Atherosclerosis is an inflammatory process where lipids in the form of LDL cholesterol (also called 'bad cholesterol') are stored in the artery walls. The activation of the immune system in the form of T-cells, among others, plays a vital role, particularly for rupturing the atherosclerotic plaques which, the primary cause of myocardial infarction and stroke. LDL is only taken up in the artery wall after modification, a process where oxidation is one probable underlying cause. Enzymes in the artery walls can also modify LDL making it inflammatory. Most basic scientific studies in the field are based on mouse models with genetic changes as mice cannot develop arteriosclerosis or cardiovascular disease.
[The researchers] studied inflammatory and immune defence reactions in atherosclerosis and cardiovascular disease using plaque cells and blood from patients with cardiovascular disease. The researchers have observed that the lipids (phospholipids) in modified LDL appear to be one of the primary causes. The research team has shown that LDL that is modified by enzymes in the artery walls can activate dendritic cells, which in turn play a key role in activating the T-cells. Non-modified, regular LDL on the other hand had no effect on these cells in the study. The research also indicates the possible existence of a mechanism, namely that stress proteins (also called heat shock proteins) are expressed, which is decisive when modified LDL activates the dendritic cells and T-cells. The study shows that a plasma protein Annexin A5 decreases inflammation and modulates immune reactions to modified LDL, which creates a protective effect.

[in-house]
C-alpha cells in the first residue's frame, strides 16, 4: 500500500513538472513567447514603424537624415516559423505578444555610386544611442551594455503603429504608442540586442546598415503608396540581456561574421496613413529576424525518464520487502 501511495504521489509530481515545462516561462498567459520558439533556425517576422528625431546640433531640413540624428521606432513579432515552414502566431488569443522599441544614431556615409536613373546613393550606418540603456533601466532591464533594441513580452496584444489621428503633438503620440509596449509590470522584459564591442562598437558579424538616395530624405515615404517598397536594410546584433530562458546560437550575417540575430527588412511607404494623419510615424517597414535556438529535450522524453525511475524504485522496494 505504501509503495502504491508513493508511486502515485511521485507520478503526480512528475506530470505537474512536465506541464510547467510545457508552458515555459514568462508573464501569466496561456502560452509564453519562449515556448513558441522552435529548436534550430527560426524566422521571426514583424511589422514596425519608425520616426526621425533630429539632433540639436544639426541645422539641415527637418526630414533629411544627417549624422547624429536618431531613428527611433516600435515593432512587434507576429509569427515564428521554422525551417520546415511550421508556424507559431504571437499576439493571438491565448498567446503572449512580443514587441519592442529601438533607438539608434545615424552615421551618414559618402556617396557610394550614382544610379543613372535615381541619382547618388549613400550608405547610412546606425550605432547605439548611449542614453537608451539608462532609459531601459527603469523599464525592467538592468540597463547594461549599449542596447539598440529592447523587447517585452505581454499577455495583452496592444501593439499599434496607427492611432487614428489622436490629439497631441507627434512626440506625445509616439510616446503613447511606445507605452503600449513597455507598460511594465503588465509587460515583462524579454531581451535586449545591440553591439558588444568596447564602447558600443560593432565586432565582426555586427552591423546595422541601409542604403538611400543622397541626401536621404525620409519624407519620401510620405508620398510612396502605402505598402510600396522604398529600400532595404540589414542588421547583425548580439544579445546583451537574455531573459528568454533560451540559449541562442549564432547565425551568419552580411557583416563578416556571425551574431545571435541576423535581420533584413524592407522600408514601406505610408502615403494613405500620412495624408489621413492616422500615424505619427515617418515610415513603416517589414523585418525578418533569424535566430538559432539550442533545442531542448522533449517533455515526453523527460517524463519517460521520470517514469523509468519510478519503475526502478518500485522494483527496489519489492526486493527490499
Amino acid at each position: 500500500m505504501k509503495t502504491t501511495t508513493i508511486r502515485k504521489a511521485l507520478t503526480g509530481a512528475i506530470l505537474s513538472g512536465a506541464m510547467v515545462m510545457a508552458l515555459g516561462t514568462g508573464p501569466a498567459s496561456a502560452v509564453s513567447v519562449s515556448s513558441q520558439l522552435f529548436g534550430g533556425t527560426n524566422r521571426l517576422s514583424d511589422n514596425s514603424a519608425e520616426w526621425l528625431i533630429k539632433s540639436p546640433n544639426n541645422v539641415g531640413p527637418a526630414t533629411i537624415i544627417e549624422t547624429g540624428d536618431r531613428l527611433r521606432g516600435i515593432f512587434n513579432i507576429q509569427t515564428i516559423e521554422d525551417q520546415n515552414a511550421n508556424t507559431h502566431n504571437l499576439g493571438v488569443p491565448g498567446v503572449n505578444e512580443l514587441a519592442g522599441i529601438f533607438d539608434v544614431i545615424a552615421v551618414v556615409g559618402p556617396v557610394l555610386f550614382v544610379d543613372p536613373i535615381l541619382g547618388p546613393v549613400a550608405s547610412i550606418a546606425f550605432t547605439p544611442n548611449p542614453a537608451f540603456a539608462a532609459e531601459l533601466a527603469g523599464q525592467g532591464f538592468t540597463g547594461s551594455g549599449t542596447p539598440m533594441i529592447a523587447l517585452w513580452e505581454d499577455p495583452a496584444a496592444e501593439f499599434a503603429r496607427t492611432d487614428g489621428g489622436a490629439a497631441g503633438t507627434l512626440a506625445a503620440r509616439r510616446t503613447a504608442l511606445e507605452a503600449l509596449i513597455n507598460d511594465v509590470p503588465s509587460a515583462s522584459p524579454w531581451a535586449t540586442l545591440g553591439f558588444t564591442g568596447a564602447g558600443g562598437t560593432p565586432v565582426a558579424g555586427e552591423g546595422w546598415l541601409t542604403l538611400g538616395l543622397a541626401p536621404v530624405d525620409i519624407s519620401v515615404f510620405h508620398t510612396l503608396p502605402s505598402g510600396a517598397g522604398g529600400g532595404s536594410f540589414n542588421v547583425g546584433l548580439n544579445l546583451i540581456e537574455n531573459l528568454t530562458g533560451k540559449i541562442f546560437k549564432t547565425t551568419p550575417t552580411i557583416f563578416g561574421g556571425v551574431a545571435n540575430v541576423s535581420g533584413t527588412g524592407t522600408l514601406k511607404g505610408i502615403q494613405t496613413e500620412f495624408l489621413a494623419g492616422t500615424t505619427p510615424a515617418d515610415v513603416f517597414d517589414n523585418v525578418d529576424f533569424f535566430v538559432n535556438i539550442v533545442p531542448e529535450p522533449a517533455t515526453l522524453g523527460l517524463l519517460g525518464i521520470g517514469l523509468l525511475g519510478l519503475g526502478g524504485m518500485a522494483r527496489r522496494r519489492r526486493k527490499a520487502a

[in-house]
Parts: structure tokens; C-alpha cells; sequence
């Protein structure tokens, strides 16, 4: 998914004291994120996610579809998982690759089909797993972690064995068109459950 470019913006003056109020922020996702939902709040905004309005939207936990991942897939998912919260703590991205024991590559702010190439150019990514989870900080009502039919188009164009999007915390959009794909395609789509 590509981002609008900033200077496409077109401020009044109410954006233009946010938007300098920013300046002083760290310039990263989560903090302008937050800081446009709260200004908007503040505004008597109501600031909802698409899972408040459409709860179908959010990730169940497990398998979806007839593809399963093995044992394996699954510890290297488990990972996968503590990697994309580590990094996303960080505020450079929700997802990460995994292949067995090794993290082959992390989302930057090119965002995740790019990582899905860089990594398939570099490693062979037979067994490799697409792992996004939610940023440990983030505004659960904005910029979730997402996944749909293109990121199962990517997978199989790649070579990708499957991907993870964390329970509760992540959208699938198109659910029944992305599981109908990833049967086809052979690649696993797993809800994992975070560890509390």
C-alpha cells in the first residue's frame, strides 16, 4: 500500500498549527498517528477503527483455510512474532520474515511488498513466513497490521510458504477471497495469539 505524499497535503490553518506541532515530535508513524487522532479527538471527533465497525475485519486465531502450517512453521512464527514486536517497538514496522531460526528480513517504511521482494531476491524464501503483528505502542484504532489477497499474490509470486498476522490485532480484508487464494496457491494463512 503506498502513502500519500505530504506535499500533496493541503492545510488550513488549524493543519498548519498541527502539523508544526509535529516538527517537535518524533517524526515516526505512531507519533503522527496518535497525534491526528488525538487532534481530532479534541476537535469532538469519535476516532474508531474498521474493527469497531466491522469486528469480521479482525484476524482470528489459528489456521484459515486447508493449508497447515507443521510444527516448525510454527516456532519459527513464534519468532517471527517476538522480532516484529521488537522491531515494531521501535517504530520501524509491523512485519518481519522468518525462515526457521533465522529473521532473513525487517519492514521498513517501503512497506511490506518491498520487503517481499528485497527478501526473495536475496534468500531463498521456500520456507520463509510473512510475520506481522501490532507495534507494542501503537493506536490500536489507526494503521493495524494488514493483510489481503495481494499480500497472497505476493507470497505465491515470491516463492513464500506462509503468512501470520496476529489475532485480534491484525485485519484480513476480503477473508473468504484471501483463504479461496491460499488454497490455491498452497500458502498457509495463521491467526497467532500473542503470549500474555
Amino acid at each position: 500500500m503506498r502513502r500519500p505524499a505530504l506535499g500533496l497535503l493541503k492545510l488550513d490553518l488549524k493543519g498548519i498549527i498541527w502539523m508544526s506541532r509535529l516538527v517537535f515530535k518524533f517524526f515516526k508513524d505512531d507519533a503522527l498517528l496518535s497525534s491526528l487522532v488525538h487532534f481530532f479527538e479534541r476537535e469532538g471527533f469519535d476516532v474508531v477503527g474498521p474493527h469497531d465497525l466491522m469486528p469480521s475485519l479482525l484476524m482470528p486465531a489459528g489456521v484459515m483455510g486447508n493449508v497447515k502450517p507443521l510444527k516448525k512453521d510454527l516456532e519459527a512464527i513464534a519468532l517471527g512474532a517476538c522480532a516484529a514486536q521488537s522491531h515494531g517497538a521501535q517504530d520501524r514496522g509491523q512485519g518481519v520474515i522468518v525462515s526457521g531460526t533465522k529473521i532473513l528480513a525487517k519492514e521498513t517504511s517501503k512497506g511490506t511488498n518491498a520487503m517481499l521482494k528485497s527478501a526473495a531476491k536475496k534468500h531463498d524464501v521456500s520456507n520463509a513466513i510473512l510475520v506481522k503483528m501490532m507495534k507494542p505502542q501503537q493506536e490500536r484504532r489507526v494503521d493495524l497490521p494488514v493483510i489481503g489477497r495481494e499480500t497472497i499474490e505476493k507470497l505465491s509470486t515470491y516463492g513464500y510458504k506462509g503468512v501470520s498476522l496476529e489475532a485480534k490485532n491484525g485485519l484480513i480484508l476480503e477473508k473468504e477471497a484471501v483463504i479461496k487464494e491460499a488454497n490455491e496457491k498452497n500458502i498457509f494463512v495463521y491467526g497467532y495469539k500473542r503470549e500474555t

Atherosclerosis is an inflammatory disease, where activated immunocompetent cells, including dendritic cells (DCs) and T cells are abundant in plaques. Low-density lipoprotein modified either by oxidation or by human group X-secreted phospholipase A2 (LDLx) and heat shock proteins (HSP), especially HSP60 and 90, have been implicated in atherosclerosis.
We previously reported that Annexin A5 inhibits inflammatory effects of phospholipids, decreases vascular inflammation and improves vascular function in apolipoprotein E−/− mice. Here, we focus on the LDLx effects on human DCs and T cells. Our data show that modified forms of LDL such as LDLx but not native LDL activate human T cells through DCs. HSP60 or 90 contribute to such T-cell activation. Annexin A5 promotes induction of regulatory T cells and is potentially interesting as a therapeutic agent.
You can clearly see the standard research approach here: look for ways to interfere in the details of the process of development (tinker with levels of Annexin A5 to try to reduce the inflammation levels caused by the presence of damaged molecules) rather than address the root cause (the presence of that damaged LDL in the first place). When you work from the end state backwards, points at which the process might be altered are the first things to be discovered. That doesn't mean it is a good approach, however. What it means is that it is the approach most likely to win further funding and a prospect of entering the drug development and regulatory pipeline as they are presently instantiated. Effectiveness of the research strategy as a whole is a much lower priority, sad to say.